Imagine the data used to develop your AI is on a conveyor belt. The data moves along the belt, and everyone on the factory floor is accessing it. If the data is bad, multiple departments can be affected — managers, developers, designers, and more. Once the bad data is discovered, you have to go back to the beginning and ensure the data is safe and correct. Project costs could soar as employees now have to double-check and update the information instead of being able to implement it. You risk the project shutting down entirely.

Zillow, the online real estate marketplace, had to shut down a business unit after bad AI caused millions in damages. In 2018, Zillow bought tens of thousands of homes in the hopes of quickly “flipping” the homes and reselling them at a much higher profit. They purchased homes based on a “Zestimate” - AI they developed to specifically estimate home values and the likelihood they could be renovated.

It did not go as planned.

The culprit? Manipulated AI algorithms that failed to foresee COVID-19 and a rapidly decreasing nationwide labor shortage. The AI algorithm had a median error rate of 1.9%, which went as high as 6.9% for off-market homes. The bad data fed into the algorithm caused an overvaluation in the AI, which led to Zillow paying well above market value for homes.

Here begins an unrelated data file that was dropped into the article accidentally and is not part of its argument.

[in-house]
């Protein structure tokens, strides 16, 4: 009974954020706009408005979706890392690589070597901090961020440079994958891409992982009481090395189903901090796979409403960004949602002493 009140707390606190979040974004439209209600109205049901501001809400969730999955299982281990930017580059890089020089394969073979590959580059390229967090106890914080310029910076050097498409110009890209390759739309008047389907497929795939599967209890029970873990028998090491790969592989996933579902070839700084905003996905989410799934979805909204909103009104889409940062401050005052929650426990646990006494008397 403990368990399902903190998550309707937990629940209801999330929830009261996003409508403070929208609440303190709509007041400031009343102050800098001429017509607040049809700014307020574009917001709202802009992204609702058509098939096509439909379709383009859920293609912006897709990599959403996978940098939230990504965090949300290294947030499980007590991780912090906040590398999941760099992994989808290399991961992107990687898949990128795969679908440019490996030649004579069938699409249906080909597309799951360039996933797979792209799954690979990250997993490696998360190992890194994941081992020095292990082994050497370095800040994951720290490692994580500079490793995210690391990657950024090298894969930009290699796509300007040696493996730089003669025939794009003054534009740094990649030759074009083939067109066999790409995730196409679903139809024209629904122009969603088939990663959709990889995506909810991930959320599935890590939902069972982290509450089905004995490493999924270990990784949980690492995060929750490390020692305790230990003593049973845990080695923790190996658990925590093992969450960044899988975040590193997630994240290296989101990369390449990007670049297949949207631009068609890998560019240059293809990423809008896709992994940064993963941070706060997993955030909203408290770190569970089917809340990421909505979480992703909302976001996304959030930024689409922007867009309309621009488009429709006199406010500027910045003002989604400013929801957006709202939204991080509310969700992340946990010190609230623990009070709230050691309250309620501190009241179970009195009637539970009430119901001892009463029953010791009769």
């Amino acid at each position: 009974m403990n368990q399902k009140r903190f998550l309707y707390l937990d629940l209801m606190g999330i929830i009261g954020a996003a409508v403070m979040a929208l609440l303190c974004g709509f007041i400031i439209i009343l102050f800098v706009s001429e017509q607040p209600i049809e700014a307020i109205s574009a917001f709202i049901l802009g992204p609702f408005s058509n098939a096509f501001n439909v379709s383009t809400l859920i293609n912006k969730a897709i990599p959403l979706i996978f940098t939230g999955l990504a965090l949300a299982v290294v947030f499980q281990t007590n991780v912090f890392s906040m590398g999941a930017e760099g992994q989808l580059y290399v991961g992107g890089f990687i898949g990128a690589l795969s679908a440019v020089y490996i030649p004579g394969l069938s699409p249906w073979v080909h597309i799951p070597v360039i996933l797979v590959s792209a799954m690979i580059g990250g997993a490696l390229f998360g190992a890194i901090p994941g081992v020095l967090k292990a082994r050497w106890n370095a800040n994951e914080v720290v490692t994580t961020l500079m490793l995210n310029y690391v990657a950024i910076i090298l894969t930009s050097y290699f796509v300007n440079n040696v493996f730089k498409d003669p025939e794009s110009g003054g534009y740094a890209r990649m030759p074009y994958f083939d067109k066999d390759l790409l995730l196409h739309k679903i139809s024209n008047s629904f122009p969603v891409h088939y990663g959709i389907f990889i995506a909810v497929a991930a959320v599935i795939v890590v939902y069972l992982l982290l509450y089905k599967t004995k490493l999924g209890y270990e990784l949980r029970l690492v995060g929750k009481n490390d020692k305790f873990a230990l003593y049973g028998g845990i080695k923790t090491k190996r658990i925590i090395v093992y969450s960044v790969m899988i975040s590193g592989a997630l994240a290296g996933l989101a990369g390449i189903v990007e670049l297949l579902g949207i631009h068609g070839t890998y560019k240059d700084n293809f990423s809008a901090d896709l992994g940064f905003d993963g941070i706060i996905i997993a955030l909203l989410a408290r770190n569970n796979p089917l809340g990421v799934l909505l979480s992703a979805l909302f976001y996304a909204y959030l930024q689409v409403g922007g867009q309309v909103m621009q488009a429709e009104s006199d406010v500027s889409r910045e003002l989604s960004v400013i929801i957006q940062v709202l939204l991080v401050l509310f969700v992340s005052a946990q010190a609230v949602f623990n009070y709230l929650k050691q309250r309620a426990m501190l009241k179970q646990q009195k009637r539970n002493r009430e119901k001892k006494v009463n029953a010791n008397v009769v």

Timothy Chan, a former Facebook data scientist, explains: “To aggressively scale the Zillow Offers business, Zillow executives intentionally adjusted their algorithm estimates upwards, which accomplished the goal of increasing buying conversion rates but at higher offer prices. Zillow Offers, coming off a terrific Q2 with 15% gross margins thanks to generous price appreciations was feeling pretty confident and continued to expand. Unfortunately, the market in Q3 reversed and instead of +12% growth, the housing market saw -5–7% drops, resulting in $300M in losses and an expected $245M in write-downs.”